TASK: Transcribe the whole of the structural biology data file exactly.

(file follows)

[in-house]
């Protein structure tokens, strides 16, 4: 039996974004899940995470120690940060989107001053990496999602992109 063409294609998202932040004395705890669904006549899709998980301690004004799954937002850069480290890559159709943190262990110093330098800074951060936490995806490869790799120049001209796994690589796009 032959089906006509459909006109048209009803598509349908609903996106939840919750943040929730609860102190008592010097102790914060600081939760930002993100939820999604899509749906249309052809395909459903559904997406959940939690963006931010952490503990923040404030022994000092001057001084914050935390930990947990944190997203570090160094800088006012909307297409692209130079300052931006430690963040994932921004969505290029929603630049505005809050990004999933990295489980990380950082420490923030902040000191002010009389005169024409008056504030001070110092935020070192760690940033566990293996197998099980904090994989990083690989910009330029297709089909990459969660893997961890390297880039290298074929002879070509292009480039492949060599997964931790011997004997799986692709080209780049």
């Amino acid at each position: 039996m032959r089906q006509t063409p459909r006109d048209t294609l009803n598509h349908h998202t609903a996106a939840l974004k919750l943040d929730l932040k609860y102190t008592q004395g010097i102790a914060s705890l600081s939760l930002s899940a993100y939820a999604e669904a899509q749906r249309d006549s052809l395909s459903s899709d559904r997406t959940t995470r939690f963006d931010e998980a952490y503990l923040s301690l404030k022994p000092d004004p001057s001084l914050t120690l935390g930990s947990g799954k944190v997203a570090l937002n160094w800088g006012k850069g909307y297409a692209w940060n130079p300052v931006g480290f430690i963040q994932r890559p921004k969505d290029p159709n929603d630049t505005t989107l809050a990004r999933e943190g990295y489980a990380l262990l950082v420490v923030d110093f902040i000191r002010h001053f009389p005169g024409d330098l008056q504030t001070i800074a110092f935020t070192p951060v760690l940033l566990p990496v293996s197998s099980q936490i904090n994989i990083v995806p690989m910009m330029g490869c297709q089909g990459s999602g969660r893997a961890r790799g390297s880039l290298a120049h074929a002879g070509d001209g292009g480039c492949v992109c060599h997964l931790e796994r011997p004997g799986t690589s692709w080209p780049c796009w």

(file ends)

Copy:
[in-house]
């Protein structure tokens, strides 16, 4: 039996974004899940995470120690940060989107001053990496999602992109 063409294609998202932040004395705890669904006549899709998980301690004004799954937002850069480290890559159709943190262990110093330098800074951060936490995806490869790799120049001209796994690589796009 032959089906006509459909006109048209009803598509349908609903996106939840919750943040929730609860102190008592010097102790914060600081939760930002993100939820999604899509749906249309052809395909459903559904997406959940939690963006931010952490503990923040404030022994000092001057001084914050935390930990947990944190997203570090160094800088006012909307297409692209130079300052931006430690963040994932921004969505290029929603630049505005809050990004999933990295489980990380950082420490923030902040000191002010009389005169024409008056504030001070110092935020070192760690940033566990293996197998099980904090994989990083690989910009330029297709089909990459969660893997961890390297880039290298074929002879070509292009480039492949060599997964931790011997004997799986692709080209780049």
């Amino acid at each position: 039996m032959r089906q006509t063409p459909r006109d048209t294609l009803n598509h349908h998202t609903a996106a939840l974004k919750l943040d929730l932040k609860y102190t008592q004395g010097i102790a914060s705890l600081s939760l930002s899940a993100y939820a999604e669904a899509q749906r249309d006549s052809l395909s459903s899709d559904r997406t959940t995470r939690f963006d931010e998980a952490y503990l923040s301690l404030k022994p000092d004004p001057s001084l914050t120690l935390g930990s947990g799954k944190v997203a570090l937002n160094w800088g006012k850069g909307y297409a692209w940060n130079p300052v931006g480290f430690i963040q994932r890559p921004k969505d290029p159709n929603d630049t505005t989107l809050a990004r999933e943190g990295y489980a990380l262990l950082v420490v923030d110093f902040i000191r002010h001053f009389p005169g024409d330098l008056q504030t001070i800074a110092f935020t070192p951060v760690l940033l566990p990496v293996s197998s099980q936490i904090n994989i990083v995806p690989m910009m330029g490869c297709q089909g990459s999602g969660r893997a961890r790799g390297s880039l290298a120049h074929a002879g070509d001209g292009g480039c492949v992109c060599h997964l931790e796994r011997p004997g799986t690589s692709w080209p780049c796009w």